Millennials dominate mobile banking, according to a Nielsen study Telmetrics released this week, the xAd/Telmetrics U.S. Mobile Path-to-Purchase Study. (Millennials are people born from the early 1980s to the early 2000s.) The report shows that nearly half of all mobile banking users are under the age of 35, and one-third indicated that smartphones were the most important device for their banking needs.

Nielsen surveyed 2,000 smartphone and tablet users in the U.S. about their "path-to-purchase" behavior on mobile devices, as it did last year. This year for the first time, the company gathered information about consumers' use of mobile and online banking.

What does "path to purchase" mean in the context of banking?

"We're talking about the end transactions," says Bill Dinan, president of Telmetrics. "It could be someone paying a bill; applying for a new credit card, a line of credit, or a loan; or looking for investment services. The path to purchase is the conclusion of a transaction."

Nearly 50% of online banking occurs on smartphones and tablets and 54% of mobile banking users complete banking transactions on their mobile device, the report found.

The impetus for the study was the fact that while everyone knows smart phones are being used extensively, mobile advertising dollars aren't necessarily following. The research was meant to show how the extent to which consumers use mobile devices for purchases and banking transactions, and therefore banking sites and apps could be a strong vehicle for ads.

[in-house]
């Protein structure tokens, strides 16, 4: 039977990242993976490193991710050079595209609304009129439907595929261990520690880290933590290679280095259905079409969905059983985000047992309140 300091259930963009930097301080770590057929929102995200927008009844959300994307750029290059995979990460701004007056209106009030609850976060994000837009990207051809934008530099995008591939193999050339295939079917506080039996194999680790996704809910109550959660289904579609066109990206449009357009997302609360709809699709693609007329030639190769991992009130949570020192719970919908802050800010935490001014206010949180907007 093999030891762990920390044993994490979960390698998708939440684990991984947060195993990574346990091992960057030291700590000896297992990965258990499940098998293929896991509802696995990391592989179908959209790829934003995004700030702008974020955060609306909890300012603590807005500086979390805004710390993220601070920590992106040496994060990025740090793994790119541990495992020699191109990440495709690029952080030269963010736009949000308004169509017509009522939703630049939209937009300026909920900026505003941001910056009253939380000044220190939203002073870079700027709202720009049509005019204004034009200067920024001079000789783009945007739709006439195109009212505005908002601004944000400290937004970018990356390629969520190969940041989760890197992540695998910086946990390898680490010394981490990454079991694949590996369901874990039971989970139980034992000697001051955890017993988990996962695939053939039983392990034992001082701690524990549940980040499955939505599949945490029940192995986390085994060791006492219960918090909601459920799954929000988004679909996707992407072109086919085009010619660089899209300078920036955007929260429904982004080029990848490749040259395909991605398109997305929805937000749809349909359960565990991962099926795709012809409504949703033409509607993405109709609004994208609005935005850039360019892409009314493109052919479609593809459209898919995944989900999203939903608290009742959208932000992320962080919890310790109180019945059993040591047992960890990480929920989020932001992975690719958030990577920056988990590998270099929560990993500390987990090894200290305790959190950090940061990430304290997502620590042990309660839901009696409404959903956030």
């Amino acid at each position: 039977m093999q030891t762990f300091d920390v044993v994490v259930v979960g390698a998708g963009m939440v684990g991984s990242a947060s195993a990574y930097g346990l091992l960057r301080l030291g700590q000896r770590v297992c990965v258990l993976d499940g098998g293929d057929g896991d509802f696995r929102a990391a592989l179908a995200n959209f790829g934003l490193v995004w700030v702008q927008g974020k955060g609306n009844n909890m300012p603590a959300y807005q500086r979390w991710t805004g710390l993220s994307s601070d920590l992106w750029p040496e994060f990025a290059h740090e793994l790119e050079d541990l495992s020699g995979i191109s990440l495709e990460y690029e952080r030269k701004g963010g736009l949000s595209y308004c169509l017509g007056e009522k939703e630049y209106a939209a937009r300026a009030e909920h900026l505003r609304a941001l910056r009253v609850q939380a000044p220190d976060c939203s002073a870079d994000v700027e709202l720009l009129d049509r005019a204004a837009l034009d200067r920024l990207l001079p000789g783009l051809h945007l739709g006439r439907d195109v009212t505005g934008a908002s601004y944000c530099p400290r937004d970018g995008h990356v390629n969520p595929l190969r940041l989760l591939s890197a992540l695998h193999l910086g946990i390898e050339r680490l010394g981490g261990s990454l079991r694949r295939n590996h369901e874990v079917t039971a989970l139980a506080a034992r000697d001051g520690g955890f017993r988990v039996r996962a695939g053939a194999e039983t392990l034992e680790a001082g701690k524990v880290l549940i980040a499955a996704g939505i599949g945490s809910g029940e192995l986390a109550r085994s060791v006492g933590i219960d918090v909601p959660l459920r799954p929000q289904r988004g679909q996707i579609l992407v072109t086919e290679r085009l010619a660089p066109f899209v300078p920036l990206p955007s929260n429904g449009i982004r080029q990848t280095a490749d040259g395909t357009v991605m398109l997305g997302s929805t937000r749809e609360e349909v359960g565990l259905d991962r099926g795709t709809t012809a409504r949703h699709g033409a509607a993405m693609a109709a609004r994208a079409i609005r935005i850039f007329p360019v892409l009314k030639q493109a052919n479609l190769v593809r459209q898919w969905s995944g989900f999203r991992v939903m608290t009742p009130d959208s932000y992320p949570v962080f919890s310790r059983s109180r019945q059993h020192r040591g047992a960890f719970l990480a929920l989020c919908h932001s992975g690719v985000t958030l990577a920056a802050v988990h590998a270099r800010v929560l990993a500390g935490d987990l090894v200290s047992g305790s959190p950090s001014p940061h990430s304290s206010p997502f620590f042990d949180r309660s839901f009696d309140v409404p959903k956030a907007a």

"Some people will tell you the mobile browser is dead and apps are taking over. That's not the case," Dinan says. "It's a world where people are on smart phones and tablets, and usage is different for somebody whether they're at home or on the road. The form factor is different as well." However, conversions are high across all devices, Dinan says.

The study found that nearly three out of four younger users of mobile banking notice mobile ads as they bank. Millennials are partial to coupons and special offers, he says. "For the millennial group it was all about the discount, the coupon, half a point off the interest rate."

For the next age group, those 45 and older, a targeted, relevant ad is important.

All of this means banks could eventually seek revenue from search-related ads the way Google does, Dinan suggests. They could marry basic customer information to incoming transactions to offer up real-time ads and offers, he believes (and some banks already do this, of course). "They should know the age group I'm in; there's demographic information available that can help say, this guy is coming in and applying for a loan, so he might be looking to buy a car or buy a home. What kind of ad can I serve up now for that person?"